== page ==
Hundreds volunteer, build new Fairfax Playspace

When the first intergenerational housing development in Ohio was built in 2014, Griot Village’s 40 units became a safe place in the Fairfax neighborhood for adults aged 55 and older to raise the minor children of whom they had custody.
 
Griot Village has been a success. However, there was one thing missing from the complex: A place for play.
 
To that end, last week, 249 volunteers from Morgan Stanley, Fairfax Renaissance Development Corporation (FRDC), Cuyahoga Metropolitan Housing Authority (CMHA), KaBOOM!, and community members from area construction companies, universities and churches joined forces to build a playground at Griot Village.
 
“It was awesome,” says Denise VanLeer, executive director of FRDC. “We always wanted to add a play space and garden area.”
 
The volunteers spent time ahead of the build cutting wood and getting everything ready, says VanLeer. Representatives from Whiting-Turner, Lake Erie Electric, Donley’s Construction and Ozanne Construction prepped the lot by removing tree stumps and old fencing and grading and leveling the lot.
 
The volunteers gathered early Wednesday morning to begin construction on "Playspace," a structure that was designed by the kids in Griot Village.
 
“We had a design day in May,” explains VanLeer. “They drew pictures of what they wanted to see there. Of course, they wanted a lot of stuff we couldn’t put in, but they were so excited.”
 
In addition to the brightly-colored equipment in purple, yellow and lime green, the group also installed picnic tables, planters, soccer goals and a rolling, oversized Connect Four game. The Greater Cleveland Food Bank donated vegetable plants for the garden.
 
The whole project, which is wheelchair accessible, was constructed on four housing lots that were specifically reserved for a play area. “We just knew we wanted to transform these lots,” says VanLeer.
 
The Cleveland Clinic, the Food Bank and FRDC made sure everyone was fed during the process.
 
While the structure had to sit for three days to let the concrete base set, the kids were able to get a preview throughout the planning, prep work and construction. “They were so excited, they could peek in through the fence,” says VanLeer.  
 
The crew was so enthusiastic about the work they were doing that they finished the playground an hour early. A ribbon cutting ceremony was held a few minutes before 2 p.m.
 
“It was such an awesome experience,” says VanLeer. “We got there in the morning and you have this vacant lot and you’re done by 1:30.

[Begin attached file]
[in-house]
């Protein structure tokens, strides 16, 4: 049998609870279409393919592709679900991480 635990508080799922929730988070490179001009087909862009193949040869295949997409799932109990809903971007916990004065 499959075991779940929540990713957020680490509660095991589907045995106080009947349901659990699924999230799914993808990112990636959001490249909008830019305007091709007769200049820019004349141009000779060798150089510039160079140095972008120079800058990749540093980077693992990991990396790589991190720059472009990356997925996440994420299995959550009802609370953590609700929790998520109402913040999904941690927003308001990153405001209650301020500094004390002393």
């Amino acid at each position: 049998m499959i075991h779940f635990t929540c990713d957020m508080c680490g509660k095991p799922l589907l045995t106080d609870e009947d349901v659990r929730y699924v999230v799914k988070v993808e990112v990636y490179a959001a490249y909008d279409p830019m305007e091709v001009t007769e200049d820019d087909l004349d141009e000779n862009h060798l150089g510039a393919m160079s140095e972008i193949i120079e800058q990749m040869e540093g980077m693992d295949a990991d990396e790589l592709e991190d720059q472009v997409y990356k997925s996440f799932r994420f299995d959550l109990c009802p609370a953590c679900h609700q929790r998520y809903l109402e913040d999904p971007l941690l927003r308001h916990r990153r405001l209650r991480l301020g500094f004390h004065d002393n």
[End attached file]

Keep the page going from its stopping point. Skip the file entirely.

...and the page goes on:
Morgan Stanley was the national sponsor for the project, while the Cleveland Clinic was the local supporter.

CDCs: the quiet but powerful engines driving neighborhood revitalization

The economic recession that began in 2007 impacted nearly every United States city. Compounded by the burst of the housing bubble in 2008, many Cleveland neighborhoods took a hard hit.
 
“Every neighborhood was affected by the Great Recession pretty much everywhere,” says Joel Ratner, president and CEO of Cleveland Neighborhood Progress (CNP), an organization committed to neighborhood revitalization. “Every one of our neighborhoods suffered.”
 
Many Cleveland neighborhoods have successfully recovered, with thriving places like Ohio City, Tremont and Collinwood being ideal examples. There are pockets in the city, however, that continue to struggle. “Most are coming back,” Ratner says. “The question is: where have they come back to and where were they?”
 
Ratner cites the Hough and Mount Pleasant neighborhoods as two areas that have not quite climbed out of the housing crash. “There are several east side neighborhoods that continue to have vacancies and abandonments,” he says. “The Hough neighborhood continues to struggle and places like Mount Pleasant really have a lot of work to do to restore the real estate market.”
 
For those neighborhoods that are beginning to bounce back, Ratner says the key to success is an active community development corporation (CDC). “We believe that where there is a strong CDC, they are able to lift up the neighborhood,” he explains, naming Tremont, the Detroit Shoreway, Central and University Circle as areas with robust CDCs. “Where there are great CDCs we’re seeing community benefits.”
 
Slavic Village Recovery Project, for example, is a collaborative effort between the neighborhood’s CDC, CNP, Forest City Enterprises and RIK Enterprises that acquires and renovates vacant homes, then sells them at affordable rates. The idea is to stabilize the housing market in Slavic Village while also making it an attractive neighborhood for potential home buyers.